I just did it - after a year of battling the doubt and the demons... I formally filed a complaint against the practitioner who was present at my daughter's birth. I've stayed quiet about what happened for over a year and been holding onto a lot of anxiety over what happened. Today, I set myself free from the shame and guilt of the experience and knew I needed to share what happened so that if something like this has happened to you, you might be encouraged to do the same. If you have experienced birth or sexual trauma, please be aware that this post may be triggering.
What happened - my water broke at 8pm on the 19th and with a baby girl that was 4 days overdue I was READY. I slept through the night being woken up by a few contractions. I knew from my first birth, which was a 3 day marathon, that any sleep I could get would be precious and valuable for my task ahead. To my disappointment contractions stalled despite my best efforts and at 3pm the following day on March 20th I was induced with a teeeeeny tiny dose of pitocin. I walked the halls, labored in the shower and the tub, feeling joyful and excited as my husband, my doula and my body worked together to bring Eden earth side. As I entered the final stages of labor my midwife came in and told me it was time to get out of the tub (the hospital I was birthing at allowed water labor but not water births, much to my dismay). I knew it was time! I tried to get comfortable so that the midwife could perform an internal exam, which I requested so that I could get a progress report and give myself some mental motivation to finish well. I was 8cm and close to the end! Feeling excited and ready I reclined in a 45 degree angle, which was the most comfortable for me at the moment. My midwife told me I needed to lay on my left side because of Eden's position in the birth canal - she assured me this would ensure the best birth possible. So, I did. Immediately the waves got stronger and everything became a blur - It felt as though my body had taken the reigns and my mind was just along for the ride. I mentally understood that this meant my daughter would be in my arms in moments and then as the next contraction approached my midwife, without warning, attempted another internal exam. I remember screaming "get out, get out" and attempting a whale-like version of a heisman pose, only to have her push my arm aside and yell "it's going to hurt whether I'm in there or not" and in an instant my beautiful birth began to unravel.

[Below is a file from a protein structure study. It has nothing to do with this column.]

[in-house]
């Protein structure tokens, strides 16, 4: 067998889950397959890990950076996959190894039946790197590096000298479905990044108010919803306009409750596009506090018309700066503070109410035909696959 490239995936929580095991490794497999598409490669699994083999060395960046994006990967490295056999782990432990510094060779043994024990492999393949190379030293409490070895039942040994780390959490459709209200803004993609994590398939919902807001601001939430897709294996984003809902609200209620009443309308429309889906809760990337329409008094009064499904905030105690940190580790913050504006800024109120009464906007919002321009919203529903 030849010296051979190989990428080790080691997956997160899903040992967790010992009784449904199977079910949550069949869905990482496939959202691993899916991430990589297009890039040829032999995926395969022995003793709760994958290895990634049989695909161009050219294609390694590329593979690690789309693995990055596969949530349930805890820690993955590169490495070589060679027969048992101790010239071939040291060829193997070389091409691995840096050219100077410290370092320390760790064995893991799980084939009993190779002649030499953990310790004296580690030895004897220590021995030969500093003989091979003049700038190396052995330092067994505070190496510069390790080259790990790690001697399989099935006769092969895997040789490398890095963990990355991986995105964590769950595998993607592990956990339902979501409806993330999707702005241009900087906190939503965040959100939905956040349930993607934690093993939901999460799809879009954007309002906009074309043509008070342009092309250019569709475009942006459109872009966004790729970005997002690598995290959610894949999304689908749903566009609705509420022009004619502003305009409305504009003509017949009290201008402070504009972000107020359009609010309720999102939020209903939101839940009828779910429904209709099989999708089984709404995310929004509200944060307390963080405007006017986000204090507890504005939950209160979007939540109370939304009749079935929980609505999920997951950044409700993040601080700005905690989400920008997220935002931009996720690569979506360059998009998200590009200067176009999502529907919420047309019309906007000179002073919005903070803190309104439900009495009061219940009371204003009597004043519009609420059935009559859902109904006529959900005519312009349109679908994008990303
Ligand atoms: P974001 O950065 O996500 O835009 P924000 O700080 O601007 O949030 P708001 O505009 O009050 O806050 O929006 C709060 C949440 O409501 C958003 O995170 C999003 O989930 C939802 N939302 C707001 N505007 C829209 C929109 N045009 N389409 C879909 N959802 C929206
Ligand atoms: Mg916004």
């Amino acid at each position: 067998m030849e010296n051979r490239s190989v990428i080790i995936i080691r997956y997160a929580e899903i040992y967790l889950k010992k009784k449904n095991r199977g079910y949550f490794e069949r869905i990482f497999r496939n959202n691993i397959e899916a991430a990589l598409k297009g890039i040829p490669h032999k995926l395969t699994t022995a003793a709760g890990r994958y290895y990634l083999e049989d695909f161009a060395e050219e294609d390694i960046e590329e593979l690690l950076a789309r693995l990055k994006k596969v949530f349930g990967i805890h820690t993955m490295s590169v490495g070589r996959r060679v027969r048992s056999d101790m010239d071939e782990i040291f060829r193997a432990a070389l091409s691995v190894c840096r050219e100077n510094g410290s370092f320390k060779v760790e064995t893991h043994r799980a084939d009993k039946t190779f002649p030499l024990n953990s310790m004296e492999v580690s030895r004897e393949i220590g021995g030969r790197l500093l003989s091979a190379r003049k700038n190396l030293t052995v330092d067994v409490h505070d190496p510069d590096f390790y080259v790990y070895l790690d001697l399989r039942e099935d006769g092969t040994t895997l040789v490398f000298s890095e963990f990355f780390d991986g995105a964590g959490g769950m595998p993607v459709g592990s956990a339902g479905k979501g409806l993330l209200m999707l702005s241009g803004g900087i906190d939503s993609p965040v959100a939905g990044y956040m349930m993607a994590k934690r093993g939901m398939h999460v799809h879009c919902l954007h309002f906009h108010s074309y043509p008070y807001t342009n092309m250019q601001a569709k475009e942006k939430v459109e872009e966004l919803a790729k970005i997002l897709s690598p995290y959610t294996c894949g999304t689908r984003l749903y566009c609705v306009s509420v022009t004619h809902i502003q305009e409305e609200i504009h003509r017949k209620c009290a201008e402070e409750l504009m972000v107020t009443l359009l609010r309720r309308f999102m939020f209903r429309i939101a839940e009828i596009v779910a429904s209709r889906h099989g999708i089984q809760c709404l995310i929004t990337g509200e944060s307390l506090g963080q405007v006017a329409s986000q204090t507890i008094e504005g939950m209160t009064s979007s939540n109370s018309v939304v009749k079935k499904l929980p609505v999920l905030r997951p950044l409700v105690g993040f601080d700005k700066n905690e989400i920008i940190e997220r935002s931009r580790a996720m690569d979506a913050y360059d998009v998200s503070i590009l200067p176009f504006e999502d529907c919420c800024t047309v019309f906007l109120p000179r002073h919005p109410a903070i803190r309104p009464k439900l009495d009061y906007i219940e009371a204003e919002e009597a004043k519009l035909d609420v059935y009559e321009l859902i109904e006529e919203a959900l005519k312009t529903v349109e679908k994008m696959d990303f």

I had lost control - of my body and my birth. I felt completely violated, disrespected and abused. I'd lost trust in my care provider and the process. My excitement deflated and my joy turned to anguish. I went into "fight or flight" mode, which for me - is fight. I felt my entire body tense up as she held her hand inside of me, and the weight of her body on top of me to hold me still. Moments later she was back at my feet. As I approached crowning my legs intuitively began to try to find something to push against to help my body along. My midwife (who I will remind you had requested I lay on my side, and had decades of experience under her belt which one would think would have prepared her to hand a woman's body in this position) yelled "stop kicking me" as my sweet baby girl's head came down to crown. Less than 30 seconds later Eden's fresh beautiful healthy baby skin was on mine and an overwhelming sense of relief settled in. After everything was over just before she left the room my midwife found my eyes with a look of, what appeared to be disgust, and said "you made quite a mess down there, you' should shower to clean yourself" and left the room.